Say I have a custom container class that stores data in a map:

class Container
    void add(int key, std::string value) { _data.emplace(key, std::move(value)); }

    std::map<int, std::string> _data;

I want to provide an interface to access the values (not the keys) of the map. The ranges library provides std::views::values to give me a range of the map's values:

auto values() { return std::views::values(_data); }


Container c;
c.add(1, "a");
c.add(3, "b");
c.add(2, "c");

for (auto &value : c.values())
    std::cout << value << " ";  // Prints "a c b"

But since I want to treat my class as a container, I want to have begin() and end() iterators. Can I do this?

auto begin() { return std::ranges::begin(values()); }
auto end() { return std::ranges::end(values()); }

Here I'm calling values() to get the range to the map's values, and getting an iterator to the beginning of the range (or the sentinel end iterator). But the range itself goes out of scope and is destroyed. Is the iterator itself still valid?

From this example, it seems like the iterator is valid. But is that guaranteed by the standard, either for std::views:values specifically or for views in general?

  • 3
    Some ranges have iterators that doesn't depend on the range itself, some don't. See Borrowed Range
    – BoP
    Jan 29, 2022 at 20:07
  • @BoP Ah, that's what I was missing, thanks. If you make a proper answer I'll accept it.
    – Kevin
    Jan 29, 2022 at 20:09
  • @BoP Even then, does it guarantee that iterators obtained from two different constructions of the view into the same range (as is the case here) can form a valid range? Jan 29, 2022 at 20:12
  • I don't think there are any explicit guarantees. For example iterators from a string_view depends on the underlying string, and not the string_view. However, I haven't seen that two string_views into the same string can mix and match their iterators. :-)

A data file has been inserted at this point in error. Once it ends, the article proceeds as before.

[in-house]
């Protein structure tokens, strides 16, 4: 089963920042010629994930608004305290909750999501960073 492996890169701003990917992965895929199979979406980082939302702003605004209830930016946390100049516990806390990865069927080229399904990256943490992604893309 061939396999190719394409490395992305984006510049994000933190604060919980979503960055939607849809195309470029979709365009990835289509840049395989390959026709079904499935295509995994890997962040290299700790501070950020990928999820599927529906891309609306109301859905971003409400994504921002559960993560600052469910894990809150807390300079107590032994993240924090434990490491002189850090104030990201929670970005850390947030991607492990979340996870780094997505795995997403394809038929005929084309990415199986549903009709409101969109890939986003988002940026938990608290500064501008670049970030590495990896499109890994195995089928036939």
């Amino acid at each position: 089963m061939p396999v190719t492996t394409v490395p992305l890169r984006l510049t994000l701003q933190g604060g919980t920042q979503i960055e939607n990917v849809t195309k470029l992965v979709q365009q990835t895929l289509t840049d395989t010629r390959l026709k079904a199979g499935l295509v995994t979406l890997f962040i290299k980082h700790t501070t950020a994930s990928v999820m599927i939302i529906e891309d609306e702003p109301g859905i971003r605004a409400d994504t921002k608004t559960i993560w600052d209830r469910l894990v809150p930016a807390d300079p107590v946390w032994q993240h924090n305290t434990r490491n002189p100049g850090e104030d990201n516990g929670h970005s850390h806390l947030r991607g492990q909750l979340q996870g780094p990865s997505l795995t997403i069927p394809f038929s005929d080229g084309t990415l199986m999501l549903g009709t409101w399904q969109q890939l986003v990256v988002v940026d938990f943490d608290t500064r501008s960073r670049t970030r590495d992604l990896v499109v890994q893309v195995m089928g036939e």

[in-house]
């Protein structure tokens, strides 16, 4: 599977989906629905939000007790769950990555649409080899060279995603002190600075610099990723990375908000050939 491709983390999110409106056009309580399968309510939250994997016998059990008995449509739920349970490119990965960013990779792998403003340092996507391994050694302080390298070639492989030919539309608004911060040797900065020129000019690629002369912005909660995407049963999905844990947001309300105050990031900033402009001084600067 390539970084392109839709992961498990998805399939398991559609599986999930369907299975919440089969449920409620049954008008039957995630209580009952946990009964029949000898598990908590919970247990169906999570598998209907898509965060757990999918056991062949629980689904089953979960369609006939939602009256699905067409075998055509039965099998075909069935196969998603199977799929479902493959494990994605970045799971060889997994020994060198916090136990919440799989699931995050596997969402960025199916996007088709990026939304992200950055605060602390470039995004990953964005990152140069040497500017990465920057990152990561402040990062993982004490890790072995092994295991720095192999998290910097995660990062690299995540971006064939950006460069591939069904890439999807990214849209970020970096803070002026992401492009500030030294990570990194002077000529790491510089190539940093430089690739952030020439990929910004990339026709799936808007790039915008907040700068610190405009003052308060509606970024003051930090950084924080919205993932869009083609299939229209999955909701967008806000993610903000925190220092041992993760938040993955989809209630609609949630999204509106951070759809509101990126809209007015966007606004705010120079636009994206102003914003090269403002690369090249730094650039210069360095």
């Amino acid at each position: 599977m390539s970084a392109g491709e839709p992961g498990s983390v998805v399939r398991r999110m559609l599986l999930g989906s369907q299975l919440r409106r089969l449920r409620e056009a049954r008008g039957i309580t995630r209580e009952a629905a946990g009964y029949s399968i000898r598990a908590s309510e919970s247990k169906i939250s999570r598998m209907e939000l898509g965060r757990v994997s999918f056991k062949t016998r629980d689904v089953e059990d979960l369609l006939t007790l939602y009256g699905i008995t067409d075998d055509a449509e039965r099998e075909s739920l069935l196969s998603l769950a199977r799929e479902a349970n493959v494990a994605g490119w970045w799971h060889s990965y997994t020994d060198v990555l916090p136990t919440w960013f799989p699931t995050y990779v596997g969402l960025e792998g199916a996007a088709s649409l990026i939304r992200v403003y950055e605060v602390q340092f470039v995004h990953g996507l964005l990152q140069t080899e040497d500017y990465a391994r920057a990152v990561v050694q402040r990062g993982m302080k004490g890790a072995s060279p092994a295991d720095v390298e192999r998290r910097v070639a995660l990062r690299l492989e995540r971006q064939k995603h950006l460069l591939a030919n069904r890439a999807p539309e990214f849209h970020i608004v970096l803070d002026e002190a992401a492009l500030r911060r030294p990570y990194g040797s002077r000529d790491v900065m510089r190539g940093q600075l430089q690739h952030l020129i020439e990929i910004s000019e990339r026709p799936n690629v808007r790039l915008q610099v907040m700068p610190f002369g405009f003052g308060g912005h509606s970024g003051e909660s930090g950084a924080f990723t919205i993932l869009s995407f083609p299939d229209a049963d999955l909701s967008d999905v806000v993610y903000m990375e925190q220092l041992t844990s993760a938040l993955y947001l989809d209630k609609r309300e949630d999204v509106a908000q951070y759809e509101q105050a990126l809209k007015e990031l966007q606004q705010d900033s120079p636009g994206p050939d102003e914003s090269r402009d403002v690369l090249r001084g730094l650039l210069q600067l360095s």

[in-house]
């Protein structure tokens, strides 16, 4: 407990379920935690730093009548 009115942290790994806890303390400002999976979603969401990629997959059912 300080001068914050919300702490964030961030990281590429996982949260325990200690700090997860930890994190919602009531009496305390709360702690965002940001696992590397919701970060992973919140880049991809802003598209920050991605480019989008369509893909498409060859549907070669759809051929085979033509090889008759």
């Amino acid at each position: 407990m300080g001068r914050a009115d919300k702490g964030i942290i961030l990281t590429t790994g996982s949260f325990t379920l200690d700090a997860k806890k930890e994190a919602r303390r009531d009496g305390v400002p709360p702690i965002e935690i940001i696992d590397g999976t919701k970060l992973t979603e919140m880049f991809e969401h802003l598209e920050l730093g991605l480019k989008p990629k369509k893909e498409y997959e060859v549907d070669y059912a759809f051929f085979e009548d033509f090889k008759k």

– BoP
    Jan 29, 2022 at 20:33

1 Answer 1


Are view iterators valid beyond the lifetime of the view?

The property here is called a borrowed range. If a range is a borrowed range, then its iterators are still valid even if a range is destroyed. R&, if R is a range, is the most trivial kind of borrowed range - since it's not the lifetime of the reference that the iterators would be tied into. There are several other familiar borrowed ranges - like span and string_view.

Some range adaptors are conditionally borrowed (P2017). That is, they don't add any additional state on top of the range they are adapting -- so the adapted range can be borrowed if the underlying range is (or underlying ranges are). For instance, views::reverse(r) is borrowed whenever r is borrowed. But views::split(r, pat) isn't conditionally borrowed - because the pattern is stored in the adaptor itself rather than in the iterators (hypothetically, it could also be stored in the iterators, at a cost).

views::values(r) is an example of such: it is a borrowed range whenever r is borrowed. And, in your example, the underlying range is a ref_view, which is itself always borrowed (by the same principle that R& is always borrowed).

Note that here:

auto begin() { return std::ranges::begin(values()); }
auto end() { return std::ranges::end(values()); }

Passing an rvalue range into ranges::begin is only valid if the range is borrowed. That's [range.access.begin]/2.1:

If E is an rvalue and enable_­borrowed_­range<remove_­cv_­t<T>> is false, ranges​::​begin(E) is ill-formed.

So because your original code compiled, you can be sure that it is valid.

  • 1
    std::ranges::begin(rvalue) being ill formed if rvalue isn't a borrowed range is really helpful, thanks. But what about the point others have made about comparing iterators from different views, even though the views are to the same data?
    – Kevin
    Jan 29, 2022 at 21:00
  • @Kevin If it's a borrowed range, then the iterators are into the same underlying thing, so it's fine.
    – Barry
    Jan 29, 2022 at 21:03
  • 2
    It seems that P2017 was only applied after N4861. Is it still supposed to apply in C++20? Jan 30, 2022 at 0:06
  • 1
    @user17732522 Yes.
    – Barry
    Jan 30, 2022 at 0:11

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